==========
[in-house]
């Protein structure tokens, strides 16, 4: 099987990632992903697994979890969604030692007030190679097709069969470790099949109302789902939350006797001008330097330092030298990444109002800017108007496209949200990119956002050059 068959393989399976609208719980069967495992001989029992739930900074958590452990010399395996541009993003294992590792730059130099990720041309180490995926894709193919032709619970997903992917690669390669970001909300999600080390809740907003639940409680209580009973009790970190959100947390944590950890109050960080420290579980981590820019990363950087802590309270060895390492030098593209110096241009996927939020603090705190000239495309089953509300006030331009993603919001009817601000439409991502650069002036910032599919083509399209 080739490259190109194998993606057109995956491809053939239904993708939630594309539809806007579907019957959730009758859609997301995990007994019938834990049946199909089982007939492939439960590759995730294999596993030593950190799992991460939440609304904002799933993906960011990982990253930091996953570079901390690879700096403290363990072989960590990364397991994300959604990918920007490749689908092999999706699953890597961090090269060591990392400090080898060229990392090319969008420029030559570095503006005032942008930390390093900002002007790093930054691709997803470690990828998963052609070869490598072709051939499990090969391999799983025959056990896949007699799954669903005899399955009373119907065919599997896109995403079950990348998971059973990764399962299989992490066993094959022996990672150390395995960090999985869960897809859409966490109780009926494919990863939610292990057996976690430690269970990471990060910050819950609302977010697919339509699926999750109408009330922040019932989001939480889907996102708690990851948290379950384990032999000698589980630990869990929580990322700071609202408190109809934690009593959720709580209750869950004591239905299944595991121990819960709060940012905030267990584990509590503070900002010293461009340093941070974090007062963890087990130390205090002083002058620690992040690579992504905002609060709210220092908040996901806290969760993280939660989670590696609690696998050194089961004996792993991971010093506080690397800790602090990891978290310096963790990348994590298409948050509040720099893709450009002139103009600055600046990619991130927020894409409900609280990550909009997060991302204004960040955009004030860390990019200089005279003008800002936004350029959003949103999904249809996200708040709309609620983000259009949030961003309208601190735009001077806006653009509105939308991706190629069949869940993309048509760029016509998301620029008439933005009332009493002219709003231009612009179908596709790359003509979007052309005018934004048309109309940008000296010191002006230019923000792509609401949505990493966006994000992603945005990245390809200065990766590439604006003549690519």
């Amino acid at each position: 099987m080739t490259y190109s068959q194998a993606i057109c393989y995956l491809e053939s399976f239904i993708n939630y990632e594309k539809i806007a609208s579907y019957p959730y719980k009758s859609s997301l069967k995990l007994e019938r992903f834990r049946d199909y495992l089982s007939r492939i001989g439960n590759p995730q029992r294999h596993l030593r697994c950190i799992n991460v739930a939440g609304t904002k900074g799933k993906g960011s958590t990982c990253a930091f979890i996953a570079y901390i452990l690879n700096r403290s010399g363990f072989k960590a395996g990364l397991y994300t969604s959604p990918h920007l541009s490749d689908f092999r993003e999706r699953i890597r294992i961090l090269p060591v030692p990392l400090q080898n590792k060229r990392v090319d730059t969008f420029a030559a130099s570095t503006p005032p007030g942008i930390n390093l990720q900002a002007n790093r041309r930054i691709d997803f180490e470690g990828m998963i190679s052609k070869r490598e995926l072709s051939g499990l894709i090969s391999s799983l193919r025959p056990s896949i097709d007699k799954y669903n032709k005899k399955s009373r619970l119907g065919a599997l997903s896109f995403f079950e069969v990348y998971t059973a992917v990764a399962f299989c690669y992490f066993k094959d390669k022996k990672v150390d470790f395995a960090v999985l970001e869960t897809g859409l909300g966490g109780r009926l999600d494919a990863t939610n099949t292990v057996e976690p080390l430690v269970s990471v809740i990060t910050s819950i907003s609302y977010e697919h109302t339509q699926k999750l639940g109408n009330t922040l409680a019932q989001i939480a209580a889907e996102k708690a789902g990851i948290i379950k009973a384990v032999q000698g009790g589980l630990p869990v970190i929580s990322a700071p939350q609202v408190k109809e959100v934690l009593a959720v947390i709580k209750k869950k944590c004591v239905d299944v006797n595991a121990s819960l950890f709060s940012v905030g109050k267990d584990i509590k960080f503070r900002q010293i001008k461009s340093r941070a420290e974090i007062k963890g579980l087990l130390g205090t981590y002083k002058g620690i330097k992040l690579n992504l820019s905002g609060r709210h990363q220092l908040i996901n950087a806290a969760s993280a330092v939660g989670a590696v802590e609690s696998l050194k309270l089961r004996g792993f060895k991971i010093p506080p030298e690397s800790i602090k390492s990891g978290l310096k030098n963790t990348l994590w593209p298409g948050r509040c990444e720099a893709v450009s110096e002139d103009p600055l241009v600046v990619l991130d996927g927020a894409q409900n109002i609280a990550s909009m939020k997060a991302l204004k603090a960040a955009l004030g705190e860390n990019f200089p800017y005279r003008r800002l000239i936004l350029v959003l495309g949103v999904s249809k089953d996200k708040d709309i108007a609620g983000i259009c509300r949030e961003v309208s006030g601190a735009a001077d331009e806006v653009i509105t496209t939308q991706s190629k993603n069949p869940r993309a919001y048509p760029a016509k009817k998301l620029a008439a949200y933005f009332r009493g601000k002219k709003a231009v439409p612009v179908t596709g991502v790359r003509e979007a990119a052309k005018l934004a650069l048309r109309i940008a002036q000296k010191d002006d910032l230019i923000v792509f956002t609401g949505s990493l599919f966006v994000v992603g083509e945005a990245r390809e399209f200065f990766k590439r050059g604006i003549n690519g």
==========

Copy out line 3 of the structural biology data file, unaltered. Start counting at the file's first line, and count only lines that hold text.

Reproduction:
């Amino acid at each position: 099987m080739t490259y190109s068959q194998a993606i057109c393989y995956l491809e053939s399976f239904i993708n939630y990632e594309k539809i806007a609208s579907y019957p959730y719980k009758s859609s997301l069967k995990l007994e019938r992903f834990r049946d199909y495992l089982s007939r492939i001989g439960n590759p995730q029992r294999h596993l030593r697994c950190i799992n991460v739930a939440g609304t904002k900074g799933k993906g960011s958590t990982c990253a930091f979890i996953a570079y901390i452990l690879n700096r403290s010399g363990f072989k960590a395996g990364l397991y994300t969604s959604p990918h920007l541009s490749d689908f092999r993003e999706r699953i890597r294992i961090l090269p060591v030692p990392l400090q080898n590792k060229r990392v090319d730059t969008f420029a030559a130099s570095t503006p005032p007030g942008i930390n390093l990720q900002a002007n790093r041309r930054i691709d997803f180490e470690g990828m998963i190679s052609k070869r490598e995926l072709s051939g499990l894709i090969s391999s799983l193919r025959p056990s896949i097709d007699k799954y669903n032709k005899k399955s009373r619970l119907g065919a599997l997903s896109f995403f079950e069969v990348y998971t059973a992917v990764a399962f299989c690669y992490f066993k094959d390669k022996k990672v150390d470790f395995a960090v999985l970001e869960t897809g859409l909300g966490g109780r009926l999600d494919a990863t939610n099949t292990v057996e976690p080390l430690v269970s990471v809740i990060t910050s819950i907003s609302y977010e697919h109302t339509q699926k999750l639940g109408n009330t922040l409680a019932q989001i939480a209580a889907e996102k708690a789902g990851i948290i379950k009973a384990v032999q000698g009790g589980l630990p869990v970190i929580s990322a700071p939350q609202v408190k109809e959100v934690l009593a959720v947390i709580k209750k869950k944590c004591v239905d299944v006797n595991a121990s819960l950890f709060s940012v905030g109050k267990d584990i509590k960080f503070r900002q010293i001008k461009s340093r941070a420290e974090i007062k963890g579980l087990l130390g205090t981590y002083k002058g620690i330097k992040l690579n992504l820019s905002g609060r709210h990363q220092l908040i996901n950087a806290a969760s993280a330092v939660g989670a590696v802590e609690s696998l050194k309270l089961r004996g792993f060895k991971i010093p506080p030298e690397s800790i602090k390492s990891g978290l310096k030098n963790t990348l994590w593209p298409g948050r509040c990444e720099a893709v450009s110096e002139d103009p600055l241009v600046v990619l991130d996927g927020a894409q409900n109002i609280a990550s909009m939020k997060a991302l204004k603090a960040a955009l004030g705190e860390n990019f200089p800017y005279r003008r800002l000239i936004l350029v959003l495309g949103v999904s249809k089953d996200k708040d709309i108007a609620g983000i259009c509300r949030e961003v309208s006030g601190a735009a001077d331009e806006v653009i509105t496209t939308q991706s190629k993603n069949p869940r993309a919001y048509p760029a016509k009817k998301l620029a008439a949200y933005f009332r009493g601000k002219k709003a231009v439409p612009v179908t596709g991502v790359r003509e979007a990119a052309k005018l934004a650069l048309r109309i940008a002036q000296k010191d002006d910032l230019i923000v792509f956002t609401g949505s990493l599919f966006v994000v992603g083509e945005a990245r390809e399209f200065f990766k590439r050059g604006i003549n690519g």